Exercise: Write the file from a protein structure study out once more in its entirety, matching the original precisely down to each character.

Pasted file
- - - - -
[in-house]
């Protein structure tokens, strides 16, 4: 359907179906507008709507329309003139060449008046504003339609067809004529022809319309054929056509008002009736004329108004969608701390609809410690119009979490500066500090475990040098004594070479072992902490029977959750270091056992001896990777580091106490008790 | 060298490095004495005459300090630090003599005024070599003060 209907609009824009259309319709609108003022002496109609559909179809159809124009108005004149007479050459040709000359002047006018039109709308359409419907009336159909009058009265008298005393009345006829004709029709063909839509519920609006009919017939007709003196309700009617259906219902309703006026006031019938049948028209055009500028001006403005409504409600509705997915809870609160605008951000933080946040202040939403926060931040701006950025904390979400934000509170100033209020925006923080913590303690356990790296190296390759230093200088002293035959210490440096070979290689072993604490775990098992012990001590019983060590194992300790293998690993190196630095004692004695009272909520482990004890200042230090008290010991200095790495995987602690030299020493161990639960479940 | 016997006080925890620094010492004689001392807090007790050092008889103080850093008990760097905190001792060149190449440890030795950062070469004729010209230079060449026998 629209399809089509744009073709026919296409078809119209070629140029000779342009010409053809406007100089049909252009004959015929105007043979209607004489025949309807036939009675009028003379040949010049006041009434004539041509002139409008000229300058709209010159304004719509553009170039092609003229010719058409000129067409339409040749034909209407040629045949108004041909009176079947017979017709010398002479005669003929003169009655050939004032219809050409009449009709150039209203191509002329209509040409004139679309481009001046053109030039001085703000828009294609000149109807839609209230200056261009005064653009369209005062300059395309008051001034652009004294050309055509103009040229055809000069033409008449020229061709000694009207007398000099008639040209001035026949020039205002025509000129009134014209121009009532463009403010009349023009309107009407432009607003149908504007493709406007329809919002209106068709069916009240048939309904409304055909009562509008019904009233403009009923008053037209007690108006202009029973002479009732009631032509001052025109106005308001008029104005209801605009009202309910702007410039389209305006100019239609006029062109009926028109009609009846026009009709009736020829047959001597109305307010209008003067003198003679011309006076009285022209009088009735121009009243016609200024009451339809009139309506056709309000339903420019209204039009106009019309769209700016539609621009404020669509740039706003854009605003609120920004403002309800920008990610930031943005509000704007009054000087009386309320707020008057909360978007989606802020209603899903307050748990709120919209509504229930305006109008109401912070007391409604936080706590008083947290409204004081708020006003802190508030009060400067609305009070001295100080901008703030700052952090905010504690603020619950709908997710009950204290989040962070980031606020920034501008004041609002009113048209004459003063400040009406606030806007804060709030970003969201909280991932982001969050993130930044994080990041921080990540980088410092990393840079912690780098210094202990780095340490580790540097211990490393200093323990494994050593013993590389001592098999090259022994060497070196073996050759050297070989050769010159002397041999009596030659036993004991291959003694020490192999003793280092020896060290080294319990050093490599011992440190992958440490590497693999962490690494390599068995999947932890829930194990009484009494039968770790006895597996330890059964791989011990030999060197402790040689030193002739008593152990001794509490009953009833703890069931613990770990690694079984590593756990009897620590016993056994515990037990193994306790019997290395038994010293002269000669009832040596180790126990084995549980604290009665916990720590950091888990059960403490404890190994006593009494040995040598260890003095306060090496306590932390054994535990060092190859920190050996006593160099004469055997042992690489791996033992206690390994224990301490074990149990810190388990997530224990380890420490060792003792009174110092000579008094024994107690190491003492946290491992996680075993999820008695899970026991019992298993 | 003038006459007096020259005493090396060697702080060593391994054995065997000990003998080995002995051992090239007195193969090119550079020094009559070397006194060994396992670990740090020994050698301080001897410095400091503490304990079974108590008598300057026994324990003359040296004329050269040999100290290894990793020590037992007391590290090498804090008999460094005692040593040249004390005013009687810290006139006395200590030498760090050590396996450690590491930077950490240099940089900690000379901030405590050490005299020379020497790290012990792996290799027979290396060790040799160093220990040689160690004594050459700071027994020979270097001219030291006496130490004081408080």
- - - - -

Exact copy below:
[in-house]
């Protein structure tokens, strides 16, 4: 359907179906507008709507329309003139060449008046504003339609067809004529022809319309054929056509008002009736004329108004969608701390609809410690119009979490500066500090475990040098004594070479072992902490029977959750270091056992001896990777580091106490008790 | 060298490095004495005459300090630090003599005024070599003060 209907609009824009259309319709609108003022002496109609559909179809159809124009108005004149007479050459040709000359002047006018039109709308359409419907009336159909009058009265008298005393009345006829004709029709063909839509519920609006009919017939007709003196309700009617259906219902309703006026006031019938049948028209055009500028001006403005409504409600509705997915809870609160605008951000933080946040202040939403926060931040701006950025904390979400934000509170100033209020925006923080913590303690356990790296190296390759230093200088002293035959210490440096070979290689072993604490775990098992012990001590019983060590194992300790293998690993190196630095004692004695009272909520482990004890200042230090008290010991200095790495995987602690030299020493161990639960479940 | 016997006080925890620094010492004689001392807090007790050092008889103080850093008990760097905190001792060149190449440890030795950062070469004729010209230079060449026998 629209399809089509744009073709026919296409078809119209070629140029000779342009010409053809406007100089049909252009004959015929105007043979209607004489025949309807036939009675009028003379040949010049006041009434004539041509002139409008000229300058709209010159304004719509553009170039092609003229010719058409000129067409339409040749034909209407040629045949108004041909009176079947017979017709010398002479005669003929003169009655050939004032219809050409009449009709150039209203191509002329209509040409004139679309481009001046053109030039001085703000828009294609000149109807839609209230200056261009005064653009369209005062300059395309008051001034652009004294050309055509103009040229055809000069033409008449020229061709000694009207007398000099008639040209001035026949020039205002025509000129009134014209121009009532463009403010009349023009309107009407432009607003149908504007493709406007329809919002209106068709069916009240048939309904409304055909009562509008019904009233403009009923008053037209007690108006202009029973002479009732009631032509001052025109106005308001008029104005209801605009009202309910702007410039389209305006100019239609006029062109009926028109009609009846026009009709009736020829047959001597109305307010209008003067003198003679011309006076009285022209009088009735121009009243016609200024009451339809009139309506056709309000339903420019209204039009106009019309769209700016539609621009404020669509740039706003854009605003609120920004403002309800920008990610930031943005509000704007009054000087009386309320707020008057909360978007989606802020209603899903307050748990709120919209509504229930305006109008109401912070007391409604936080706590008083947290409204004081708020006003802190508030009060400067609305009070001295100080901008703030700052952090905010504690603020619950709908997710009950204290989040962070980031606020920034501008004041609002009113048209004459003063400040009406606030806007804060709030970003969201909280991932982001969050993130930044994080990041921080990540980088410092990393840079912690780098210094202990780095340490580790540097211990490393200093323990494994050593013993590389001592098999090259022994060497070196073996050759050297070989050769010159002397041999009596030659036993004991291959003694020490192999003793280092020896060290080294319990050093490599011992440190992958440490590497693999962490690494390599068995999947932890829930194990009484009494039968770790006895597996330890059964791989011990030999060197402790040689030193002739008593152990001794509490009953009833703890069931613990770990690694079984590593756990009897620590016993056994515990037990193994306790019997290395038994010293002269000669009832040596180790126990084995549980604290009665916990720590950091888990059960403490404890190994006593009494040995040598260890003095306060090496306590932390054994535990060092190859920190050996006593160099004469055997042992690489791996033992206690390994224990301490074990149990810190388990997530224990380890420490060792003792009174110092000579008094024994107690190491003492946290491992996680075993999820008695899970026991019992298993 | 003038006459007096020259005493090396060697702080060593391994054995065997000990003998080995002995051992090239007195193969090119550079020094009559070397006194060994396992670990740090020994050698301080001897410095400091503490304990079974108590008598300057026994324990003359040296004329050269040999100290290894990793020590037992007391590290090498804090008999460094005692040593040249004390005013009687810290006139006395200590030498760090050590396996450690590491930077950490240099940089900690000379901030405590050490005299020379020497790290012990792996290799027979290396060790040799160093220990040689160690004594050459700071027994020979270097001219030291006496130490004081408080």